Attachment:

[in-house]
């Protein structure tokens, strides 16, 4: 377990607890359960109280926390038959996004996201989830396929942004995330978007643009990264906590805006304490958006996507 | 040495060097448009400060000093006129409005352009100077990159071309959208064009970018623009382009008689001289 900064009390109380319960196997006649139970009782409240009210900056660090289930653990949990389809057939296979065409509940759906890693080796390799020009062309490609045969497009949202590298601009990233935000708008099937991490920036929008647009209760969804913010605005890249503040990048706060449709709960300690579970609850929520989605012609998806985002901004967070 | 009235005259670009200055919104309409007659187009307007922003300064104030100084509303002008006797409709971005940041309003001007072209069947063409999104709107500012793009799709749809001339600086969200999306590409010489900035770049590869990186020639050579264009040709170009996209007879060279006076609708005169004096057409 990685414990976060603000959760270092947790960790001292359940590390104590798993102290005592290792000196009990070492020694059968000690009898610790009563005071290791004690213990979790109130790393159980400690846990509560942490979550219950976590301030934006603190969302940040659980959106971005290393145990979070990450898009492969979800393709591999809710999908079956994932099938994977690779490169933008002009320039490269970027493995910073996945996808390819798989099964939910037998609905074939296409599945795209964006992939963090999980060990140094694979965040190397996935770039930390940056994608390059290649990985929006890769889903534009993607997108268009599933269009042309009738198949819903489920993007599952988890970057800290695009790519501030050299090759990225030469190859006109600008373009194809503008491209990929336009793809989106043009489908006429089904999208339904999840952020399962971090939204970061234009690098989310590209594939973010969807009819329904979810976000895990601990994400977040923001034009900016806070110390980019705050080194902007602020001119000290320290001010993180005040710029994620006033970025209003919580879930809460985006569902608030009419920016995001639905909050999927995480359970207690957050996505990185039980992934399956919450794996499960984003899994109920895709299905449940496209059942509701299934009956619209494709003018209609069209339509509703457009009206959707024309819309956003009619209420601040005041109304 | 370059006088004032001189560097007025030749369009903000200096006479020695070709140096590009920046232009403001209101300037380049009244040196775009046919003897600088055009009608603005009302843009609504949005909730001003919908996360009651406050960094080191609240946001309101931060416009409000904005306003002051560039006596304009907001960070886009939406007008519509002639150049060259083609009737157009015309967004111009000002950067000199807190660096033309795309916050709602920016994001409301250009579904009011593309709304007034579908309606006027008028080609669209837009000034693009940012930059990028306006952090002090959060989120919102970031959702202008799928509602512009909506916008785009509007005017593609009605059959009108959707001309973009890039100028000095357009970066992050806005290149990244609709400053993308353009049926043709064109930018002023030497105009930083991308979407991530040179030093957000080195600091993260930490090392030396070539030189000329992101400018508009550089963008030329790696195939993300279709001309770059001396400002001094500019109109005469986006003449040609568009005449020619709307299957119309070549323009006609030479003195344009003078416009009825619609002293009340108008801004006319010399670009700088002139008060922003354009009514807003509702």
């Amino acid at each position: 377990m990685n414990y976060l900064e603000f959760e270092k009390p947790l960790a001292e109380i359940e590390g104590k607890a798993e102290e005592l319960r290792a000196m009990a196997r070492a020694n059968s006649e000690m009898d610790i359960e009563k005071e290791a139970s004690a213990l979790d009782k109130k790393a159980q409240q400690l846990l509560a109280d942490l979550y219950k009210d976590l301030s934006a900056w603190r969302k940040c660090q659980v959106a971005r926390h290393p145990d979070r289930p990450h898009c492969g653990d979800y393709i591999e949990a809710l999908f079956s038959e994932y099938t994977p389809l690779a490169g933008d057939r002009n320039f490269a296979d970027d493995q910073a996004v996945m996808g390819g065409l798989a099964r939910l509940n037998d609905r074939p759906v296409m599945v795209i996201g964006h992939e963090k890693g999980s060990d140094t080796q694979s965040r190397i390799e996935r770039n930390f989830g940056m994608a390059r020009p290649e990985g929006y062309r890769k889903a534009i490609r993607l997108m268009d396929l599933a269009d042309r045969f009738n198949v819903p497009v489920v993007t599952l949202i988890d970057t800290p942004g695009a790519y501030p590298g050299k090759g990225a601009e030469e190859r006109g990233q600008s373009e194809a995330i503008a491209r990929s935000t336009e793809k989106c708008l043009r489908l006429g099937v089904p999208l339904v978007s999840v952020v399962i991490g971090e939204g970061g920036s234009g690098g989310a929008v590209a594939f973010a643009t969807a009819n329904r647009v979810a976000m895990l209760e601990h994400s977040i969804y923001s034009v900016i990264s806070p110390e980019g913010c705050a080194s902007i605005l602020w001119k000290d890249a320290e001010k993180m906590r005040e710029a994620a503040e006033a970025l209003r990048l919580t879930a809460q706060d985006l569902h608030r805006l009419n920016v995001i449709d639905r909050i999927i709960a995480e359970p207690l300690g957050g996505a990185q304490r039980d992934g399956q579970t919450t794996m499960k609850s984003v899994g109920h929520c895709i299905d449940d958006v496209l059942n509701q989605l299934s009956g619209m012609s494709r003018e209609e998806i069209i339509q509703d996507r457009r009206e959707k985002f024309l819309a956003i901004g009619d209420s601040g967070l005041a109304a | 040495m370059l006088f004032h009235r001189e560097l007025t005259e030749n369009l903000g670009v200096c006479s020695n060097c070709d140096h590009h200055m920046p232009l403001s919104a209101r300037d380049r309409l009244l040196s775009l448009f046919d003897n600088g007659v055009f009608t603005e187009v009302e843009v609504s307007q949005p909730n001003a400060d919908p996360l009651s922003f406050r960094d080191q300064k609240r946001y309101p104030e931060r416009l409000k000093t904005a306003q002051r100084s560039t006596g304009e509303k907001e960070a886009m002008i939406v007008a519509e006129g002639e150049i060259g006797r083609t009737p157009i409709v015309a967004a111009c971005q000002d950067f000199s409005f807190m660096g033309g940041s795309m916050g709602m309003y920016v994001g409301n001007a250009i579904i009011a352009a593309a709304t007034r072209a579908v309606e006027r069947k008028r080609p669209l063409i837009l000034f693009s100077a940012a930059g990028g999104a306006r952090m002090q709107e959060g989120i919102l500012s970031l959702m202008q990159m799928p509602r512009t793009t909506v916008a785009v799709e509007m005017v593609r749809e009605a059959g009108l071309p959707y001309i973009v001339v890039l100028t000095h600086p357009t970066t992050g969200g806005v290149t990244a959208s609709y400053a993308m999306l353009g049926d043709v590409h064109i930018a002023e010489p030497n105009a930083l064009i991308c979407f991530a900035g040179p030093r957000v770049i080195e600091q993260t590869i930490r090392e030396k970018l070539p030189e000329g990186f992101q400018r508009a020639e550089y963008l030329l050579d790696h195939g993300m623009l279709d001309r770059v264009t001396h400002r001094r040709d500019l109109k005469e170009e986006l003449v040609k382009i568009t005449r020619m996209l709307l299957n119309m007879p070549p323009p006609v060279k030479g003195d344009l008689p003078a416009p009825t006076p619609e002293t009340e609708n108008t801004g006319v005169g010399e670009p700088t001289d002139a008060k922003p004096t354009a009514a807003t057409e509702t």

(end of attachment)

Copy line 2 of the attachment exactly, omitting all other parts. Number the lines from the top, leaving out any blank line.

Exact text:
């Protein structure tokens, strides 16, 4: 377990607890359960109280926390038959996004996201989830396929942004995330978007643009990264906590805006304490958006996507 | 040495060097448009400060000093006129409005352009100077990159071309959208064009970018623009382009008689001289 900064009390109380319960196997006649139970009782409240009210900056660090289930653990949990389809057939296979065409509940759906890693080796390799020009062309490609045969497009949202590298601009990233935000708008099937991490920036929008647009209760969804913010605005890249503040990048706060449709709960300690579970609850929520989605012609998806985002901004967070 | 009235005259670009200055919104309409007659187009307007922003300064104030100084509303002008006797409709971005940041309003001007072209069947063409999104709107500012793009799709749809001339600086969200999306590409010489900035770049590869990186020639050579264009040709170009996209007879060279006076609708005169004096057409 990685414990976060603000959760270092947790960790001292359940590390104590798993102290005592290792000196009990070492020694059968000690009898610790009563005071290791004690213990979790109130790393159980400690846990509560942490979550219950976590301030934006603190969302940040659980959106971005290393145990979070990450898009492969979800393709591999809710999908079956994932099938994977690779490169933008002009320039490269970027493995910073996945996808390819798989099964939910037998609905074939296409599945795209964006992939963090999980060990140094694979965040190397996935770039930390940056994608390059290649990985929006890769889903534009993607997108268009599933269009042309009738198949819903489920993007599952988890970057800290695009790519501030050299090759990225030469190859006109600008373009194809503008491209990929336009793809989106043009489908006429089904999208339904999840952020399962971090939204970061234009690098989310590209594939973010969807009819329904979810976000895990601990994400977040923001034009900016806070110390980019705050080194902007602020001119000290320290001010993180005040710029994620006033970025209003919580879930809460985006569902608030009419920016995001639905909050999927995480359970207690957050996505990185039980992934399956919450794996499960984003899994109920895709299905449940496209059942509701299934009956619209494709003018209609069209339509509703457009009206959707024309819309956003009619209420601040005041109304 | 370059006088004032001189560097007025030749369009903000200096006479020695070709140096590009920046232009403001209101300037380049009244040196775009046919003897600088055009009608603005009302843009609504949005909730001003919908996360009651406050960094080191609240946001309101931060416009409000904005306003002051560039006596304009907001960070886009939406007008519509002639150049060259083609009737157009015309967004111009000002950067000199807190660096033309795309916050709602920016994001409301250009579904009011593309709304007034579908309606006027008028080609669209837009000034693009940012930059990028306006952090002090959060989120919102970031959702202008799928509602512009909506916008785009509007005017593609009605059959009108959707001309973009890039100028000095357009970066992050806005290149990244609709400053993308353009049926043709064109930018002023030497105009930083991308979407991530040179030093957000080195600091993260930490090392030396070539030189000329992101400018508009550089963008030329790696195939993300279709001309770059001396400002001094500019109109005469986006003449040609568009005449020619709307299957119309070549323009006609030479003195344009003078416009009825619609002293009340108008801004006319010399670009700088002139008060922003354009009514807003509702």